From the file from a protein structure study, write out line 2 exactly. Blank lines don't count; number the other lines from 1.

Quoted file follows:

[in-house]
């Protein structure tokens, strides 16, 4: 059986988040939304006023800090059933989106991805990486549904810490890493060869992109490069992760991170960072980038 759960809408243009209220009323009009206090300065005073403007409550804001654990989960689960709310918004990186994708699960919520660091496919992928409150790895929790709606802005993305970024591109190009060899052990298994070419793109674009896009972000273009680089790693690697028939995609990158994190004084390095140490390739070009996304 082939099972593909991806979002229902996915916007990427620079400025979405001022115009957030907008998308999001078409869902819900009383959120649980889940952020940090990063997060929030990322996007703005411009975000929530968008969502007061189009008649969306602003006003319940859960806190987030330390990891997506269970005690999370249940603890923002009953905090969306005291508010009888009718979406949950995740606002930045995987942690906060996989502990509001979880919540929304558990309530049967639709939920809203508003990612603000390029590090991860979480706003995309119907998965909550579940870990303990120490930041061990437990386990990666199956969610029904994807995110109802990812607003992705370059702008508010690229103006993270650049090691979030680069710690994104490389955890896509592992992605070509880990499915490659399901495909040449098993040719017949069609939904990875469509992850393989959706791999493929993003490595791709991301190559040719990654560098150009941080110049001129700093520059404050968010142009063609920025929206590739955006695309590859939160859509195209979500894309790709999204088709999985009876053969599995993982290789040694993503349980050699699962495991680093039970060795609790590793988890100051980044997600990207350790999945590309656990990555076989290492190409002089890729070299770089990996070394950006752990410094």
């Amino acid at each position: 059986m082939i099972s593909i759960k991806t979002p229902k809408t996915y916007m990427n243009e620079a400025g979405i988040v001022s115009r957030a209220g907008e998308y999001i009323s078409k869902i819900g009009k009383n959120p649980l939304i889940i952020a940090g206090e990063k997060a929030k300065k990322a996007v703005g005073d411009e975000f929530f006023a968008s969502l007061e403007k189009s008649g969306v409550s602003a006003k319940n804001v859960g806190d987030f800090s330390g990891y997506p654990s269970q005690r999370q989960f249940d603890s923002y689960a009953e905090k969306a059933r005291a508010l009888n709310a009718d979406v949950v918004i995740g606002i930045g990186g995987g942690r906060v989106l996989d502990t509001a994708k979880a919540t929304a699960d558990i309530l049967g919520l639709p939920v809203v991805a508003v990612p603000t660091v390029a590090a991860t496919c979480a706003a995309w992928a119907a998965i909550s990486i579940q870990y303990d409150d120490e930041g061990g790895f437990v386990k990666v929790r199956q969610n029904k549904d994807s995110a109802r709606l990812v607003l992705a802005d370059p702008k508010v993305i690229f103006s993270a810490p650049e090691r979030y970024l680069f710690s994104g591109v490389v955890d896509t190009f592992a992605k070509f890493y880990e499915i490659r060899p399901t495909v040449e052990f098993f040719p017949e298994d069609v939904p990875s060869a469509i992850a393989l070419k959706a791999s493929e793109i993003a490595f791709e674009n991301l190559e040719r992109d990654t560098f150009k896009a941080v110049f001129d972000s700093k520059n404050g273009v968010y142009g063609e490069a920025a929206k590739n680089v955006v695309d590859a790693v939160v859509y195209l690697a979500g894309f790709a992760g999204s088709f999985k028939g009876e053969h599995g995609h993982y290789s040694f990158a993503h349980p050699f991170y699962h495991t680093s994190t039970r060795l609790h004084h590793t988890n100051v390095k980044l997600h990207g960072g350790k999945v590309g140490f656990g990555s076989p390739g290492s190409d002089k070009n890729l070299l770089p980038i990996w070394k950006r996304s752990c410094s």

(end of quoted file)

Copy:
């Protein structure tokens, strides 16, 4: 059986988040939304006023800090059933989106991805990486549904810490890493060869992109490069992760991170960072980038 759960809408243009209220009323009009206090300065005073403007409550804001654990989960689960709310918004990186994708699960919520660091496919992928409150790895929790709606802005993305970024591109190009060899052990298994070419793109674009896009972000273009680089790693690697028939995609990158994190004084390095140490390739070009996304 082939099972593909991806979002229902996915916007990427620079400025979405001022115009957030907008998308999001078409869902819900009383959120649980889940952020940090990063997060929030990322996007703005411009975000929530968008969502007061189009008649969306602003006003319940859960806190987030330390990891997506269970005690999370249940603890923002009953905090969306005291508010009888009718979406949950995740606002930045995987942690906060996989502990509001979880919540929304558990309530049967639709939920809203508003990612603000390029590090991860979480706003995309119907998965909550579940870990303990120490930041061990437990386990990666199956969610029904994807995110109802990812607003992705370059702008508010690229103006993270650049090691979030680069710690994104490389955890896509592992992605070509880990499915490659399901495909040449098993040719017949069609939904990875469509992850393989959706791999493929993003490595791709991301190559040719990654560098150009941080110049001129700093520059404050968010142009063609920025929206590739955006695309590859939160859509195209979500894309790709999204088709999985009876053969599995993982290789040694993503349980050699699962495991680093039970060795609790590793988890100051980044997600990207350790999945590309656990990555076989290492190409002089890729070299770089990996070394950006752990410094």